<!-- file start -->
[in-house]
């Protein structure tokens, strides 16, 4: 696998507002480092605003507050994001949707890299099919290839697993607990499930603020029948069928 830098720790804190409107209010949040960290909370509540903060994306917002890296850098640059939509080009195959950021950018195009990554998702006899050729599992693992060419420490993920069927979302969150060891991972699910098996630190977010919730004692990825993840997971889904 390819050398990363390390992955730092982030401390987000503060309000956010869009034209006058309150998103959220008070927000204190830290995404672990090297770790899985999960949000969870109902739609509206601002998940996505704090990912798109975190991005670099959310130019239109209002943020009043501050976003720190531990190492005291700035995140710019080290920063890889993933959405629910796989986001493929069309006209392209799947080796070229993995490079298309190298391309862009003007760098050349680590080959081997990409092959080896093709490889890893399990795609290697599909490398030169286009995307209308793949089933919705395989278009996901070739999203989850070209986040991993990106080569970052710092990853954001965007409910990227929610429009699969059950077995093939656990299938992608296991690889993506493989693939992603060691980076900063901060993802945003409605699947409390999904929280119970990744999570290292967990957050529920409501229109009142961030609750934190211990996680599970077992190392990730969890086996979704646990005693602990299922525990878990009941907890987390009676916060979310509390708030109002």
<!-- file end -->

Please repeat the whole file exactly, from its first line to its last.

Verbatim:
[in-house]
């Protein structure tokens, strides 16, 4: 696998507002480092605003507050994001949707890299099919290839697993607990499930603020029948069928 830098720790804190409107209010949040960290909370509540903060994306917002890296850098640059939509080009195959950021950018195009990554998702006899050729599992693992060419420490993920069927979302969150060891991972699910098996630190977010919730004692990825993840997971889904 390819050398990363390390992955730092982030401390987000503060309000956010869009034209006058309150998103959220008070927000204190830290995404672990090297770790899985999960949000969870109902739609509206601002998940996505704090990912798109975190991005670099959310130019239109209002943020009043501050976003720190531990190492005291700035995140710019080290920063890889993933959405629910796989986001493929069309006209392209799947080796070229993995490079298309190298391309862009003007760098050349680590080959081997990409092959080896093709490889890893399990795609290697599909490398030169286009995307209308793949089933919705395989278009996901070739999203989850070209986040991993990106080569970052710092990853954001965007409910990227929610429009699969059950077995093939656990299938992608296991690889993506493989693939992603060691980076900063901060993802945003409605699947409390999904929280119970990744999570290292967990957050529920409501229109009142961030609750934190211990996680599970077992190392990730969890086996979704646990005693602990299922525990878990009941907890987390009676916060979310509390708030109002």